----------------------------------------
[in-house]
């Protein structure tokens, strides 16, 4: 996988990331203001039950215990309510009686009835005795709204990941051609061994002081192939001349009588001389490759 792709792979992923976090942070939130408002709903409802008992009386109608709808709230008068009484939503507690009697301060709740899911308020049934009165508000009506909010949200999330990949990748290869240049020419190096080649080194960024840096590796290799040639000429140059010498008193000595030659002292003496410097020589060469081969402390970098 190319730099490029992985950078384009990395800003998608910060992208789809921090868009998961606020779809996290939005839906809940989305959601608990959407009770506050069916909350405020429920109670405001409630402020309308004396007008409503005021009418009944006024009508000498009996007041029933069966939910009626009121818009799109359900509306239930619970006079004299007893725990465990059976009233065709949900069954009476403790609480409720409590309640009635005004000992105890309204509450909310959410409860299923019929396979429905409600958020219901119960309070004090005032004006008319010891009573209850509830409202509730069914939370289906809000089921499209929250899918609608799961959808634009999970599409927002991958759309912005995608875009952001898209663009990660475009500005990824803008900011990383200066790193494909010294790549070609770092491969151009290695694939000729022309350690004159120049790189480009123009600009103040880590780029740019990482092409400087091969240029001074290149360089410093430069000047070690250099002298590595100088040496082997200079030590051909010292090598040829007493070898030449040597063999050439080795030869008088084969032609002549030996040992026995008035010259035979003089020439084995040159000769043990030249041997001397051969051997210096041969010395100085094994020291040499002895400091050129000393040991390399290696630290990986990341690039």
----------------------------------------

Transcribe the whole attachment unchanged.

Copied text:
[in-house]
């Protein structure tokens, strides 16, 4: 996988990331203001039950215990309510009686009835005795709204990941051609061994002081192939001349009588001389490759 792709792979992923976090942070939130408002709903409802008992009386109608709808709230008068009484939503507690009697301060709740899911308020049934009165508000009506909010949200999330990949990748290869240049020419190096080649080194960024840096590796290799040639000429140059010498008193000595030659002292003496410097020589060469081969402390970098 190319730099490029992985950078384009990395800003998608910060992208789809921090868009998961606020779809996290939005839906809940989305959601608990959407009770506050069916909350405020429920109670405001409630402020309308004396007008409503005021009418009944006024009508000498009996007041029933069966939910009626009121818009799109359900509306239930619970006079004299007893725990465990059976009233065709949900069954009476403790609480409720409590309640009635005004000992105890309204509450909310959410409860299923019929396979429905409600958020219901119960309070004090005032004006008319010891009573209850509830409202509730069914939370289906809000089921499209929250899918609608799961959808634009999970599409927002991958759309912005995608875009952001898209663009990660475009500005990824803008900011990383200066790193494909010294790549070609770092491969151009290695694939000729022309350690004159120049790189480009123009600009103040880590780029740019990482092409400087091969240029001074290149360089410093430069000047070690250099002298590595100088040496082997200079030590051909010292090598040829007493070898030449040597063999050439080795030869008088084969032609002549030996040992026995008035010259035979003089020439084995040159000769043990030249041997001397051969051997210096041969010395100085094994020291040499002895400091050129000393040991390399290696630290990986990341690039």